Sinopharm vaccine under spotlight in Zimbabwe

February 18, 2021

Brenna Matendere

Health delivery watchdogs have welcomed government’s Covid-19 vaccination program but are concerned about lack of information relating to the Chinese Sinopharm vaccine, which was recently flown into Zimbabwe.

Air Zimbabwe delivered 200,000 free doses of the Sinopharm vaccines that Health minister and Vice President, Constantino Chiwenga received at the Robert Gabriel Mugabe International Airport last Sunday.

Sinopharm is a state owned Chinese company but media reports indicate that no vaccination using this jab has been done in the Asian country that conditionally approved the vaccine last December.  

Government says it will soon take delivery of a further 600,000 doses that it claims to have bought from China, but the deal is still shrouded in secrecy as government is reportedly still negotiating the price.

Zimbabwe is understood to be awaiting vaccines from Russia and India too.


“The only option (to get rid of Covid-19) is the vaccines,” said Enock Dongo, the Zimbabwe Nurses Association (ZINA) president. “But we have questions that need government’s answers and these questions must be answered truthfully”.

His organisation is worried that a new strain of the coronavirus that is reported to have already reached Zimbabwe from South could derail the vaccine rollout, yet government is silent on the issue.

The South African Covid 19 strain, otherwise referred to as N501Y, is considered to be more contagious.

“Given our proximity to South Africa, the probability of us getting the Covid-19 variant is very high. So, chances of the vaccine, which was developed last year using the first type of Covid-19, protecting our people might be slim,” Dongo told Grazers News, the Information for Development Trust (IDT) news blog.

While government has not said anything about Sinopharm efficacy against the new Covid-19 variants from South Africa and Kent in the UK, trials of the Pfizer/BioNtech vaccine are reported to have revealed that the latter jab could effectively fight the new strains.

The Zimbabwean government, though, has snubbed the Pfizer vaccine, which has a 96 percent efficacy rate, against Sinopharm’s reported 79.3 percent.

Not much is known of the trial results on Sinopharm because China has largely kept the information under wraps, but that has not stopped several countries—among them Egypt—from approving and authorising the vaccines.

Information blackout

Zimbabwean, which commenced Sinopharm vaccination on Thursday (18 February 2021), is yet to roll out a detailed awareness campaign and possible beneficiaries are worried that they have not been educated on the side effects of the jab.

Dongo said government must assure the public that Sinopharm does not have serious side effects.

Poor communication regarding vaccination has resulted in low confidence among Zimbabweans.

Itai Rusike, the Community Working Group on Health (CWGH) director, urged government officials to lead from the front in order to boost public confidence.

“The national leadership should lead by example, by getting vaccinated first so as to build confidence in the general public about the safety and effectiveness of the Covid 19 vaccines,” he said.

Rusike said government must forge partnerships with civil society organisations to conduct campaigns to fight disinformation about the vaccines.

“Tackling disinformation and misinformation will require a multi-lingual public education, information and awareness campaign, community engagement and communication,” he said.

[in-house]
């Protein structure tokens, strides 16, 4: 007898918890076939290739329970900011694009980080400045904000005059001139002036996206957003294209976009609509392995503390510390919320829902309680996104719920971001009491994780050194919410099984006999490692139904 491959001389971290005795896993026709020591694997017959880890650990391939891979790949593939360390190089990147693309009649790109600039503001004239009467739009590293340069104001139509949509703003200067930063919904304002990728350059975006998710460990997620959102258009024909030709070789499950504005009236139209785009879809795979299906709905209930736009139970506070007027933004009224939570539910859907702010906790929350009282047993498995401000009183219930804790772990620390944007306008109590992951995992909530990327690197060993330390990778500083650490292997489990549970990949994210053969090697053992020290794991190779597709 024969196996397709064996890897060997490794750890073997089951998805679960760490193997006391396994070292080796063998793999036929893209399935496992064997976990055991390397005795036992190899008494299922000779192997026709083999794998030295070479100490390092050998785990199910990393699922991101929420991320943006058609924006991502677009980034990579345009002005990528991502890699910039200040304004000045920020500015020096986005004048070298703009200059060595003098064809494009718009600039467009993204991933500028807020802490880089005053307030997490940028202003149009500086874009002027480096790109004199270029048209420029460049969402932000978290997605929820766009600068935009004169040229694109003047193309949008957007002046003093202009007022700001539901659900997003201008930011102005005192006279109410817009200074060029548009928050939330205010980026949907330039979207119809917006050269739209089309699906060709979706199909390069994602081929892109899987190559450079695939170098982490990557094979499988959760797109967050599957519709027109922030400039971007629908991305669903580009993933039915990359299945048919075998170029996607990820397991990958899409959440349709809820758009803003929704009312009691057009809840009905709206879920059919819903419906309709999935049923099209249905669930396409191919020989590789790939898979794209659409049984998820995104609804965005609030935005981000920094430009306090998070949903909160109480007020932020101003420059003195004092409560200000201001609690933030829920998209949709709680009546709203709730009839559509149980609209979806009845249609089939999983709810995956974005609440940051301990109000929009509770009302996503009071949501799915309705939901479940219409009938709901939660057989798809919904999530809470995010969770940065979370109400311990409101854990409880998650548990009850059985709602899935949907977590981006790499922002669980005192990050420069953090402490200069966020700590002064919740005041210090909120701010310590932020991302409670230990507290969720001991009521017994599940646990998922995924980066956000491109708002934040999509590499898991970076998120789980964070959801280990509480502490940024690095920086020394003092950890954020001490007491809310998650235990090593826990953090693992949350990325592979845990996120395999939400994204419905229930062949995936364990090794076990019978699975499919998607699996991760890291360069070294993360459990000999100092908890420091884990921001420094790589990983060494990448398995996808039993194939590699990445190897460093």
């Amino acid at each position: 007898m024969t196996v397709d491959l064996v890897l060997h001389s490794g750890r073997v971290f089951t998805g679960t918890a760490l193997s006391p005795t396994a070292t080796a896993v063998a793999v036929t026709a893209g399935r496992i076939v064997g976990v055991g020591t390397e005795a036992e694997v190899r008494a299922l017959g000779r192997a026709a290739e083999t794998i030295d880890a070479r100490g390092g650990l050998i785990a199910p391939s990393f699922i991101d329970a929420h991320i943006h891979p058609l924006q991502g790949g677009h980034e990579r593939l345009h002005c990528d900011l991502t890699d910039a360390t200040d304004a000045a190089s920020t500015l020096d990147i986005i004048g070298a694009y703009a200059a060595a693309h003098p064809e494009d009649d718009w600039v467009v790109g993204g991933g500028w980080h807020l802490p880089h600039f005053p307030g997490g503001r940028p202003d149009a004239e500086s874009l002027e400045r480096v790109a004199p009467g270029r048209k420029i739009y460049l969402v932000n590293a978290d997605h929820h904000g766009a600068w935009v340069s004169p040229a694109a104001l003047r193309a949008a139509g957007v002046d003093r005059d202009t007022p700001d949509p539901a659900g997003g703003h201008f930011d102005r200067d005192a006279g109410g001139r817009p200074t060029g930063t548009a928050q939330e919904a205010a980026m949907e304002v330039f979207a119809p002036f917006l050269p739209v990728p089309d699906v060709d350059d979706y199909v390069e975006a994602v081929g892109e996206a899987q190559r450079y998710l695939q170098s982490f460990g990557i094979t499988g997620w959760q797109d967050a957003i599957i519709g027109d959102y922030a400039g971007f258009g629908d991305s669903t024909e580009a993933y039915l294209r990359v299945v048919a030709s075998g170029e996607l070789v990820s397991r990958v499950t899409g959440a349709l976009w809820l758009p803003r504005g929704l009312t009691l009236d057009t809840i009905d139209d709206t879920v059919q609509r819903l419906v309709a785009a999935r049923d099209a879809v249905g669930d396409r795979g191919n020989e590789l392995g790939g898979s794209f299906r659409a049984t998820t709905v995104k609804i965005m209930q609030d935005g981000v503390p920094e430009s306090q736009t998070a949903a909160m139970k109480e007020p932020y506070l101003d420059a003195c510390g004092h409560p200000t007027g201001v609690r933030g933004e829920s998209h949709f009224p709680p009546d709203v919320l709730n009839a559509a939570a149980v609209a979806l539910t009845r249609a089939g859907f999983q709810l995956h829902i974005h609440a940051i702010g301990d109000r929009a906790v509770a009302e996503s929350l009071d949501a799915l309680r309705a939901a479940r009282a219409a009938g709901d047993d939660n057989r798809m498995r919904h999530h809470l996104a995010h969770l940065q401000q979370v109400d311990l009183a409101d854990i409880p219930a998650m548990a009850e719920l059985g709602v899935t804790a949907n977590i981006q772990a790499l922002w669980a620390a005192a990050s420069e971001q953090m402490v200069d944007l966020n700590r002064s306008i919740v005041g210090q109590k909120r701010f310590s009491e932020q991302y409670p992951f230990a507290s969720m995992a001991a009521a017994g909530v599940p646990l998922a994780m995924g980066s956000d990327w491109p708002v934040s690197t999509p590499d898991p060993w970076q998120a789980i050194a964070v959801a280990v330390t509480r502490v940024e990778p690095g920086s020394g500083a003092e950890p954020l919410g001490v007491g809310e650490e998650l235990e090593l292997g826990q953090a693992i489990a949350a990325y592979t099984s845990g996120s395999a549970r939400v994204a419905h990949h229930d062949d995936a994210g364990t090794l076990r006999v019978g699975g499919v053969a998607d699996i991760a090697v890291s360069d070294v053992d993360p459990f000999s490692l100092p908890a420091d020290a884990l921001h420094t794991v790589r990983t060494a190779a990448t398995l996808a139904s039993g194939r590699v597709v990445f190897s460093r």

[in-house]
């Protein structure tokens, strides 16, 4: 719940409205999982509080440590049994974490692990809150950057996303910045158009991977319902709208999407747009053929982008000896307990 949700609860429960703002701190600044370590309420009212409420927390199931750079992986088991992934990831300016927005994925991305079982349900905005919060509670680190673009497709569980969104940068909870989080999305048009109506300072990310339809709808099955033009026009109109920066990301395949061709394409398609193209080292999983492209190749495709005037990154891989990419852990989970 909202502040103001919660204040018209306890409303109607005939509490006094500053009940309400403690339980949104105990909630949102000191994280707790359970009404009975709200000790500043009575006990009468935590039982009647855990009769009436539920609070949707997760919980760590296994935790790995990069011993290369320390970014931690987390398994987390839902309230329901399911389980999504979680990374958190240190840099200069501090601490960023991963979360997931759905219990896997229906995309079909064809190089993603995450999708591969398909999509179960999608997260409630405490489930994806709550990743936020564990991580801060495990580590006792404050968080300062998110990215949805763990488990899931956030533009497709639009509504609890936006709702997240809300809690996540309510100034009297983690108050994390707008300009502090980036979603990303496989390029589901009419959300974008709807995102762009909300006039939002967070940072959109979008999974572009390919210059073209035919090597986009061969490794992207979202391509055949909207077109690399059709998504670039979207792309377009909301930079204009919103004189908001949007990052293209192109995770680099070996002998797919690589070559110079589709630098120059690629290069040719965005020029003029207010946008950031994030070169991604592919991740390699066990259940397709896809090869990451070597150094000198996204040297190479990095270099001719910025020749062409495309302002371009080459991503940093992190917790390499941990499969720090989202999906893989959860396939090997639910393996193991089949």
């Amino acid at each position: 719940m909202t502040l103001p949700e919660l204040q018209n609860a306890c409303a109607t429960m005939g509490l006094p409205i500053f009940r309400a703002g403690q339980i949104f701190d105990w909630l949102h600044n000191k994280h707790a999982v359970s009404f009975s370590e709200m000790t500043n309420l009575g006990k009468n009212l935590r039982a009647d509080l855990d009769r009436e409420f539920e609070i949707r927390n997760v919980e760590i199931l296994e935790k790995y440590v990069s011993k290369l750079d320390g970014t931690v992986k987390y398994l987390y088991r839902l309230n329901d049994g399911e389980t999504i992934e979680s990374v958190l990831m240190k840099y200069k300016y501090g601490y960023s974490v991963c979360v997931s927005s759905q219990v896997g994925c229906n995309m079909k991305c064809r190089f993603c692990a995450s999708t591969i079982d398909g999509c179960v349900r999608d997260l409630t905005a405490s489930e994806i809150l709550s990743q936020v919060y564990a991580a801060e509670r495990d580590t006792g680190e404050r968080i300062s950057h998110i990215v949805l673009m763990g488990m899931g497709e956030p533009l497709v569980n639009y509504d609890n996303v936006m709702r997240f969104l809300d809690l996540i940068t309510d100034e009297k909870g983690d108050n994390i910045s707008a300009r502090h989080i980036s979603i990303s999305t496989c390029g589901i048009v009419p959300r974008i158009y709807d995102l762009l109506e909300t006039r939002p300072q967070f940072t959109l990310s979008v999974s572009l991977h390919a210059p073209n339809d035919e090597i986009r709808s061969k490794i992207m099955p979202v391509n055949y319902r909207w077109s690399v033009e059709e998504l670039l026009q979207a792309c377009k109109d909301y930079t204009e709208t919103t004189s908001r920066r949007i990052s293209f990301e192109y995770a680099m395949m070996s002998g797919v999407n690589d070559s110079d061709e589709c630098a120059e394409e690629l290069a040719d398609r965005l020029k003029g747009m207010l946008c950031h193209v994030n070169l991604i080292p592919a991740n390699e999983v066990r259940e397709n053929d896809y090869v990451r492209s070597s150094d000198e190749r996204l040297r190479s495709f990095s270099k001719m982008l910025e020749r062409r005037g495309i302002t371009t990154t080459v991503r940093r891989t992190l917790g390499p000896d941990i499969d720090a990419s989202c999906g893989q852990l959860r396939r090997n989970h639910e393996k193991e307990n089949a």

The Zimbabwe Association of Doctors for Human Rights (ZADR) is worried about lack of certified proof of the effectiveness of Sinopharm.

“The vaccine went through the first and second stages of trials and it’s currently undergoing the third phase. The results have not yet been scientifically published. What we have are press releases from the UAE, Brazil and China but there is no scientific data to show that the vaccine is effective,” said ZADR spokesperson, Norman Matara.


A researcher at the National University of Singapore, Dale Fisher, was quoted by media outlet CNBC saying it was “unconventional” to vaccinate people before completing trials.

Matara implored government to give regular updates on the vaccine so as to reduce myths and misconceptions surrounding Covid-19 vaccination.  

Government recently announced that the vaccination would target frontline staff, people with chronic diseases, the elderly who are over 60 years, prison populations and those in confined settlements first.

In the second phase, colleges and schools would receive the vaccines while the rest of the population that is considered to be in the low-risk would receive the jabs last.

But, already, there are concerns that Sinopharm may be unsuitable for people in their sixties and above.

The Zimbabwe chapter of the Media Institute of Southern Africa this week urged government to include journalists—who seem to have been relegated to the low-risk bracket—in the high priority group.

World Health Organisation (WHO) Expanded Programme on Immunisation (EPI) manager, Maxwell Rupfutse, warned that vaccination alone would not contain Covid-19.

“We really appreciate the efforts of the government of Zimbabwe and all stakeholders in this fight against Covid-19. Let’s note that vaccination is an additional Covid 19 control tool which should be used together with all other preventive measures,” he said on the WHO website.

In a ministerial statement issued 16 February, Chiwenga said the Sinopharm vaccine would be monitored.

“The Pharmacovigilance and Clinical Trials Committee will implement vaccine vigilance plans to monitor the safety and electiveness of the Covid 19 vaccine in use. The vaccine consignment shall be physically verified and cleared by the Medicines Control Authority of Zimbabwe,” he said.

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